Yes, I enjoy the snow and cold. A big reason I moved to New Hampshire was because I enjoy all of the four seasons (although I’m not too keen on Mud and Black Fly Season). Naturally, New Hampshire also boasts the allure of mountains, lakes, forests, seacoast, small towns – and maple syrup.
We’ve been eager for some winter hiking, so my girlfriend, Debby, and I drove up to the Welch-Dickey Trail near Waterville Valley in the White Mountains. It’s a beautiful trail I’ve hiked in the summer and wanted to see what it was like with snow. Of course, it also offered the chance to get some winter fine art photos as well.
The day started out chilly with a light overcast, temperatures in the mid-teens, and only the occasional light breeze. As long as you’re properly prepared, the temperature isn’t a problem (I’m warm-natured anyway). The lack of wind certainly helped, though. In the afternoon, the clouds cleared some which offered a wonderful hike back down on the south side of the mountain.
A mid-week hike in the winter meant no one else on the trail. The silence and peacefulness all along the trail was a nice escape from the hustle of daily life. The only sounds were our footsteps in the snow and our breathing (and sniffling). Although we brought our snowshoes, we only needed spikes because the trail had been packed down fairly well by other hikers. Coming down the side of Welch Mountain, there were a few places so steep and icy the best way to go was sitting and sliding.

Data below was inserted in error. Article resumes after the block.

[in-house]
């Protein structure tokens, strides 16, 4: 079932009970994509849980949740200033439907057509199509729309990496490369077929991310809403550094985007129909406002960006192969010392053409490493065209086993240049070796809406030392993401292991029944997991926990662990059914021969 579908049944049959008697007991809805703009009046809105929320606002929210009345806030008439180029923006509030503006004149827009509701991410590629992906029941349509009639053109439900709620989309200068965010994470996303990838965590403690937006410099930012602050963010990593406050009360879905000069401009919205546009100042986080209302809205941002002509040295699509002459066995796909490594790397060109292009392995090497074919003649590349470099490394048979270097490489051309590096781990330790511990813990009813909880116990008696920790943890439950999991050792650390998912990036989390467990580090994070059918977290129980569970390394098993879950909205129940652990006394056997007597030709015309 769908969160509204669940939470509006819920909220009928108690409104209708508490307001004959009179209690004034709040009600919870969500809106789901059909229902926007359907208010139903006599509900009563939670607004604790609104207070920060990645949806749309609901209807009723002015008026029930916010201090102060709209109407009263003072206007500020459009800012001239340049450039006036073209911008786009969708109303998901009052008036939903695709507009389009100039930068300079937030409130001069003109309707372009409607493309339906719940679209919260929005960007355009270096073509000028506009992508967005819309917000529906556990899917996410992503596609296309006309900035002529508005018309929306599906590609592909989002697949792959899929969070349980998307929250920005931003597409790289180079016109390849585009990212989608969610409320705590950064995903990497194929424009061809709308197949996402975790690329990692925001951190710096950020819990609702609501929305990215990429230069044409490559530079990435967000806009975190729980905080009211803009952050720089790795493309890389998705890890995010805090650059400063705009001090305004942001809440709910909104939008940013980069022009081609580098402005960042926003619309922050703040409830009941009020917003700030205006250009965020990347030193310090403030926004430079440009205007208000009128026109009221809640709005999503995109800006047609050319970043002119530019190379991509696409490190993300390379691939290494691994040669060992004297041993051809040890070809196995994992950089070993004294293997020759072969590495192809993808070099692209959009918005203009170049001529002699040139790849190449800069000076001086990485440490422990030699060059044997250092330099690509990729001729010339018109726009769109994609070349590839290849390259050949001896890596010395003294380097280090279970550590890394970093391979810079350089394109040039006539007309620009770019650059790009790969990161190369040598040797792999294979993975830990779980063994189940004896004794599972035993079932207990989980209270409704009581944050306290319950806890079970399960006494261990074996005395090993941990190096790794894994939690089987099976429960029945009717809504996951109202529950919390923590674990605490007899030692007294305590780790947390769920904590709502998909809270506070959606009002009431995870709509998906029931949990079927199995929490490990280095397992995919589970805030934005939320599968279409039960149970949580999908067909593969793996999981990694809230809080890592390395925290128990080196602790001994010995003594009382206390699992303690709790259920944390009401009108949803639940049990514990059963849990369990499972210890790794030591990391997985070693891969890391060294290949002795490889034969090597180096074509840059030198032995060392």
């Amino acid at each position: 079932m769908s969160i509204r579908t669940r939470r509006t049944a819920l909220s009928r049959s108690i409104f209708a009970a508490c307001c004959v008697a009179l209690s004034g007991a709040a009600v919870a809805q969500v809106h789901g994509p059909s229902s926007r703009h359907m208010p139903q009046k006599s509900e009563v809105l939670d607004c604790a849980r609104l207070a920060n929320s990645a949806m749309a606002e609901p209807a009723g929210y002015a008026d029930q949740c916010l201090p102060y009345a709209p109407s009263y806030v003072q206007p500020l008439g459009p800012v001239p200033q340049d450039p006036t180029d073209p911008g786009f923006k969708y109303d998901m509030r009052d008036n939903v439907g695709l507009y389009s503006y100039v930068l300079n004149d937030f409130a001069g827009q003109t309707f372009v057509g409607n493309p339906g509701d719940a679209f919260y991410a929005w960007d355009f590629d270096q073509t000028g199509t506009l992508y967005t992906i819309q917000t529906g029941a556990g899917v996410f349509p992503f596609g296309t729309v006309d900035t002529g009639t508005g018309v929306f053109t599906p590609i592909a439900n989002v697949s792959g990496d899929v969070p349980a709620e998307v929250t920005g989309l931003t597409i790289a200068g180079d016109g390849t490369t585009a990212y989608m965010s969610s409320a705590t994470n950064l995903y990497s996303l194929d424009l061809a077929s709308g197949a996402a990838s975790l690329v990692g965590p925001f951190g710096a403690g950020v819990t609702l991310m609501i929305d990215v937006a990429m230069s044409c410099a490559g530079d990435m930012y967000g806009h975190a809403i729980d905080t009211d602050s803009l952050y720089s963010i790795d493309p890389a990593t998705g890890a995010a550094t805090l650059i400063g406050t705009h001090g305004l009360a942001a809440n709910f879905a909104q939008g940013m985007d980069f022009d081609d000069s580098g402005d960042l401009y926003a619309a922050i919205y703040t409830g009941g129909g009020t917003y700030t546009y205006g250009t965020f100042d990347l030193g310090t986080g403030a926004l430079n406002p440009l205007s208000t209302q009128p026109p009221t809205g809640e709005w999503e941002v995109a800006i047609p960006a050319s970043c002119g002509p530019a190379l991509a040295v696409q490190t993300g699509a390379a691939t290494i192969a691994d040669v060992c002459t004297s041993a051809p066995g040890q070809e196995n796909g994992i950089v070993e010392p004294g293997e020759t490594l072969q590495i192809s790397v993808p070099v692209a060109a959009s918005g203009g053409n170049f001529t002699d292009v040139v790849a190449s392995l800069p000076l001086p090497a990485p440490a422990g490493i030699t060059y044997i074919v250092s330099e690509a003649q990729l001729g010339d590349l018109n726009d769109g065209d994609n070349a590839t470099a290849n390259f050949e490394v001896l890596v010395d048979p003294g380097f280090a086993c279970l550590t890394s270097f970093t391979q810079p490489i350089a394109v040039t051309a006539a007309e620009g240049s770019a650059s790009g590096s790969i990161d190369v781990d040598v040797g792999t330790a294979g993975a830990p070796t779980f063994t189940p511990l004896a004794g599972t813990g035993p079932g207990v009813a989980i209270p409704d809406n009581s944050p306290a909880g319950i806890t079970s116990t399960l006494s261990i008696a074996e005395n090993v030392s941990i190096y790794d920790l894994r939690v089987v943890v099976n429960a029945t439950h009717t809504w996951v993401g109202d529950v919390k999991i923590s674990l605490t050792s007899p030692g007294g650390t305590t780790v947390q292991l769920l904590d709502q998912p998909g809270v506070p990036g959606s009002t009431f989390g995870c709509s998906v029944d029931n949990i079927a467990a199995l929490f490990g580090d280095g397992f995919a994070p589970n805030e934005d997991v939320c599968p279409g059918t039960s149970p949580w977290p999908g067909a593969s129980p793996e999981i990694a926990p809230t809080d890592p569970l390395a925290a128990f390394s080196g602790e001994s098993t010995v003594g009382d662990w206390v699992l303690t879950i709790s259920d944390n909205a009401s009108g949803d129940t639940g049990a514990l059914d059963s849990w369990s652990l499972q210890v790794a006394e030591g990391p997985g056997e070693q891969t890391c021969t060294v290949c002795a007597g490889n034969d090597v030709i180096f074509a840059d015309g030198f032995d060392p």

The 4.5 mile loop gave us a good workout. We were a wee bit tired and sore by the end, but enjoyed the day. When we got back into Concord, we went to one of our favorite restaurants for dinner, O Seafood and Steak, and then to Let’s Dance Studio for the weekly practice session.
The different trails and tracks through the snow – human, mouse, and bobcat – kept catching my attention along the hike. The lighting wasn’t always the best to really capture the tracks at their best, but I still got some nice shots. On the way down, we came across some large rock outcroppings that sported amazing icicles. Now, that the weather is slowly warming up, I’m not sure how many more winter hikes we’ll be able to get in this year.